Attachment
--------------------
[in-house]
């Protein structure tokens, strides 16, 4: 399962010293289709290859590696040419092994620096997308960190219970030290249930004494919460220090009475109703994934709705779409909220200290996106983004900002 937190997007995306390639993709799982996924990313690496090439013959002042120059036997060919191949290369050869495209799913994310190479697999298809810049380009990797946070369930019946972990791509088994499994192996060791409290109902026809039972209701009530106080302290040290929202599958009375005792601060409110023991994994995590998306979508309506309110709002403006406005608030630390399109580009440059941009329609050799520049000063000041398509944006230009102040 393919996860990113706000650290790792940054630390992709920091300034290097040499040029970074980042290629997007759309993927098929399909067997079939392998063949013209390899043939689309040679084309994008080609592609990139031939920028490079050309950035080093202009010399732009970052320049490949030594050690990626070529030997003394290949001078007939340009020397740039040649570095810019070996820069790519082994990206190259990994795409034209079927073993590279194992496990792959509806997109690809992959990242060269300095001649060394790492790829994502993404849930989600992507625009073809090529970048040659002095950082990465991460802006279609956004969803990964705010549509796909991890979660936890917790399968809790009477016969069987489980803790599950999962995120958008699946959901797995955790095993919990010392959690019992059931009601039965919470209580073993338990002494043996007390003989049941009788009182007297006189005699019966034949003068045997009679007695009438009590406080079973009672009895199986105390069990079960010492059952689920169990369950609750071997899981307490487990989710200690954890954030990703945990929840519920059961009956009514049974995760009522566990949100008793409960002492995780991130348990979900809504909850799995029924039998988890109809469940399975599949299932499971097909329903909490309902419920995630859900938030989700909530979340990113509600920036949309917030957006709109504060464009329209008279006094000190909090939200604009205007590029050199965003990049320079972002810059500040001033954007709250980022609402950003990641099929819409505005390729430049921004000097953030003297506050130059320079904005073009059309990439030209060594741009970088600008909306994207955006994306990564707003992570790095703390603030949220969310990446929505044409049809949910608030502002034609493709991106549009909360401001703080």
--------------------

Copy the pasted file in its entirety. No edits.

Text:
[in-house]
């Protein structure tokens, strides 16, 4: 399962010293289709290859590696040419092994620096997308960190219970030290249930004494919460220090009475109703994934709705779409909220200290996106983004900002 937190997007995306390639993709799982996924990313690496090439013959002042120059036997060919191949290369050869495209799913994310190479697999298809810049380009990797946070369930019946972990791509088994499994192996060791409290109902026809039972209701009530106080302290040290929202599958009375005792601060409110023991994994995590998306979508309506309110709002403006406005608030630390399109580009440059941009329609050799520049000063000041398509944006230009102040 393919996860990113706000650290790792940054630390992709920091300034290097040499040029970074980042290629997007759309993927098929399909067997079939392998063949013209390899043939689309040679084309994008080609592609990139031939920028490079050309950035080093202009010399732009970052320049490949030594050690990626070529030997003394290949001078007939340009020397740039040649570095810019070996820069790519082994990206190259990994795409034209079927073993590279194992496990792959509806997109690809992959990242060269300095001649060394790492790829994502993404849930989600992507625009073809090529970048040659002095950082990465991460802006279609956004969803990964705010549509796909991890979660936890917790399968809790009477016969069987489980803790599950999962995120958008699946959901797995955790095993919990010392959690019992059931009601039965919470209580073993338990002494043996007390003989049941009788009182007297006189005699019966034949003068045997009679007695009438009590406080079973009672009895199986105390069990079960010492059952689920169990369950609750071997899981307490487990989710200690954890954030990703945990929840519920059961009956009514049974995760009522566990949100008793409960002492995780991130348990979900809504909850799995029924039998988890109809469940399975599949299932499971097909329903909490309902419920995630859900938030989700909530979340990113509600920036949309917030957006709109504060464009329209008279006094000190909090939200604009205007590029050199965003990049320079972002810059500040001033954007709250980022609402950003990641099929819409505005390729430049921004000097953030003297506050130059320079904005073009059309990439030209060594741009970088600008909306994207955006994306990564707003992570790095703390603030949220969310990446929505044409049809949910608030502002034609493709991106549009909360401001703080």